Cindy: The only difference is the base oil, so the healing salve has an olive oil base, and the diaper balm has an almond oil base. The only reason why we made two is so that moms had a visual so that if they wanted to always keep a dirty can by the diaper changing table, they had a color visual because that color is yellow, whereas the healing salve color is a greenish-blue, label-wise. But they’re the same product; they work the exact same. It’s just a different base oil, and it’s just more or less just so mom has a visual to keep one “clean” vs. “dirty” for a diaper change. But if you do get the rash, actually, you can be very liberal with putting that diaper balm or healing salve on their bottom. The great thing about it is it’s not going to sting when you put it on; it’s not going to sting if you wipe it off; it’s going to keep a nice barrier that’s going to start healing that skin, especially if it’s broken. New moms, too, they freak out, as we all did, when they have their first diaper rash that’s now excoriated and bleeding. You feel awful as a mom, and it could just be the simple fact that you were stuck in traffic and you realized baby’s pooped in the backseat and you just can’t get home in time, and then it happens. It happens to all of us, so don’t do a guilt trip, moms. Unfortunately, we just live this kind of a pace right now where you can’t physically be there sometimes every single second when they go, but as soon as you notice it, you clean off; you air-dry a little bit, and then use a healing salve or diaper balm very liberally on the diaper rash, and you will notice a huge improvement. Just make sure that you’re continually keeping up on those diaper changes and applying the salve.
Alyssa: So not only does it start to heal; it also kind of creates a barrier, right, so when they pee and poop next — it’s like water and oil don’t mix, so it kind of just rolls off.
Cindy: Absolutely, so it’s creating that barrier so that you’re not going to have that skin-to-poop contact, and poop is quite acidic, especially once they start getting any kind of a solid. But it’s acidic, and so that’s what’s going to start eating through and irritating that super-sensitive skin. So be vigilant on doing your diaper changes; dry off before you re-diaper. You can use the healing salve or diaper balm preventatively and just put a little barrier on, if you want to. You don’t need to. I would probably just not, if it were me. It’s one more thing to do.
Alyssa: Probably start it when you notice early signs.
Cindy: Right, when you notice the redness, that’s when you should start using it. And then if it gets really, really bad, you just goop it on. You’re just kind of dabbing it on; not wiping, but more of a dab, and just be really careful to just keep doing those diaper changes so they’re not ever sitting in any pee or poop.
Alyssa: And it’s hard because, like you said, when they’re little, the pee all the time, and you’re literally —
Cindy: It’s like a drizzle sometimes.
Alyssa: And you’re like, oh, I don’t want to change a diaper again; I just did, or these diapers cost so much money, so I get it for families who are like, I can’t change the baby’s diaper twelve times a day. You just have to be really careful.
Cindy: Really, really careful, yeah. Or maybe cloth diapering would be a better alternative since you can rewash those diapers. You’ve got to find what works best for you. Some people could not do cloth diapers for the expense because there is a big expense up front for those. Some people think that disposable is a bigger expense. You just have to do what’s right for your family, whatever you want to do, but you just have to be on top of it, and you really should have some kind of a natural diaper cream, diaper balm there before it’s too late because it will happen. So be a little bit proactive and have some at the ready for when this will happen to your baby, and don’t beat yourself up over it. Just realize that, okay, I may have been even a half hour of sitting in poop if you’re in the car, that will really wreak havoc on their bottoms, so just got to be on top of it, and it’s something that we all struggle with.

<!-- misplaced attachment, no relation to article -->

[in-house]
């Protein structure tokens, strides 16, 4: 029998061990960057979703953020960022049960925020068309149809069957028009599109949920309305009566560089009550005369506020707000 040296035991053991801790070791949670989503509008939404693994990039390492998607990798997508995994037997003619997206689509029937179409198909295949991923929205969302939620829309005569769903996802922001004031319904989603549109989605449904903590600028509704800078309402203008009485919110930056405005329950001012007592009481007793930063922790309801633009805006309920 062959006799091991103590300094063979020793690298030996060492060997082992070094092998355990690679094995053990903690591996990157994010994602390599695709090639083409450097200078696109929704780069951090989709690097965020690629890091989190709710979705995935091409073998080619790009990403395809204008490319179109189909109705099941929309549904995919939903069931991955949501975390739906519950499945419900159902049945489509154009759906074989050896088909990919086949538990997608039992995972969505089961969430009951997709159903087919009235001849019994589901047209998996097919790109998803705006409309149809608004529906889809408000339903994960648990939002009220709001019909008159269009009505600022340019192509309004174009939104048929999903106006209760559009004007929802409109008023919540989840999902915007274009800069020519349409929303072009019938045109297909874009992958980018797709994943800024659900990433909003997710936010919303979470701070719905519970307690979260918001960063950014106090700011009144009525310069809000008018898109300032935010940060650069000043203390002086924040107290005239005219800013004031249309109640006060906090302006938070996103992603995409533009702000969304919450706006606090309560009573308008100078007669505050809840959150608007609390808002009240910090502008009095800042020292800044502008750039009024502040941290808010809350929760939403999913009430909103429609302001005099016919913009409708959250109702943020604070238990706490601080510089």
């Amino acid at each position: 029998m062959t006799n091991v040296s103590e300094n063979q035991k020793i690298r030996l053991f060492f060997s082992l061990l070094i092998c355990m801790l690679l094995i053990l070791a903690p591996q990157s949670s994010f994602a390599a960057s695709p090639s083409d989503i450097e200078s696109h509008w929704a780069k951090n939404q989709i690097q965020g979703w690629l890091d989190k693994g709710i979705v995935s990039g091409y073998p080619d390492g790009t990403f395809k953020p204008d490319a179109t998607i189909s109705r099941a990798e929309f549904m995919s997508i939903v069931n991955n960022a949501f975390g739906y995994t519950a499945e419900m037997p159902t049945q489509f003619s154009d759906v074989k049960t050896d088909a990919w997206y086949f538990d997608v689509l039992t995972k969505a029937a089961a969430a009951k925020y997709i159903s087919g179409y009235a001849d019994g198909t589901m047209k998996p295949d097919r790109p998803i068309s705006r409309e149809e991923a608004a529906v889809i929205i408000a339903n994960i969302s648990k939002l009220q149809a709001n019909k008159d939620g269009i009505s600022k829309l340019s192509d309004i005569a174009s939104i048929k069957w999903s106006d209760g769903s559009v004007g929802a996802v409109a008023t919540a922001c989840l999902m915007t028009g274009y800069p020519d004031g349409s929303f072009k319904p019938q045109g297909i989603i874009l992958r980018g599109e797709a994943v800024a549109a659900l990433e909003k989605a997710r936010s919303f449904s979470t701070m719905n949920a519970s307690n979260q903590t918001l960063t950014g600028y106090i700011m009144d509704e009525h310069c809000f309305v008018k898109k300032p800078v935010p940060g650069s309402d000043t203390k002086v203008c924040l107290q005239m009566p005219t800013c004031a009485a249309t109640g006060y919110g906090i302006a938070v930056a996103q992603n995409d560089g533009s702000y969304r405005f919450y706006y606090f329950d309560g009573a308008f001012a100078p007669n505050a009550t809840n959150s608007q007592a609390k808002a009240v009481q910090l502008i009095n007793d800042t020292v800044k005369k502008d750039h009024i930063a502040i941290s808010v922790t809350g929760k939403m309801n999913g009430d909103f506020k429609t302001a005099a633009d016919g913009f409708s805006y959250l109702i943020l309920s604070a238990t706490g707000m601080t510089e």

Alyssa: Yeah, and it does not make baby happy at all. Baby feels it. So people can find your products at Cindy’s Suds?
Cindy: At www.cindyssuds.com, and if you live in the Grand Rapids area, we are carried at Harvest Health and Kingma’s, Hopscotch, Bridge Street Baby in Rockford. So you can find us in several Grand Rapids locations.
Alyssa: I was looking for your stuff at Harvest Health a while back. I went with my daughter, and I was walking up and down these aisles, like what the heck, and they were like, can I help you, ma’am? I’m like, yes, I’m looking for Cindy’s Suds. “Oh, she has her own little area over here.” I was like, all right, Cindy! You had your own little display under the front wall. It was really nice.
Cindy: Yeah, it’s nice. They’ve been great. We’ve been partners with Harvest Health for years, and so it’s just been fun just to work with them over the years, and they have a display on an endcap for us and kind of a separate area, so if you can’t find it at Harvest Health or Kingma’s, they will gladly show you. It is there, and both of those stores are amazing local stores and they carry almost all of our products, and they carry a nice, large display. So we are there, so if you can’t find us, just ask, and they will gladly point you in the right direction.
Alyssa: Awesome. Thanks again. Email us: info@goldcoastdoulas. You can find us online, www.goldcoastdoulas.com. we’re also on Facebook, Instagram, SoundCloud, and iTunes. We’ll talk to you next time.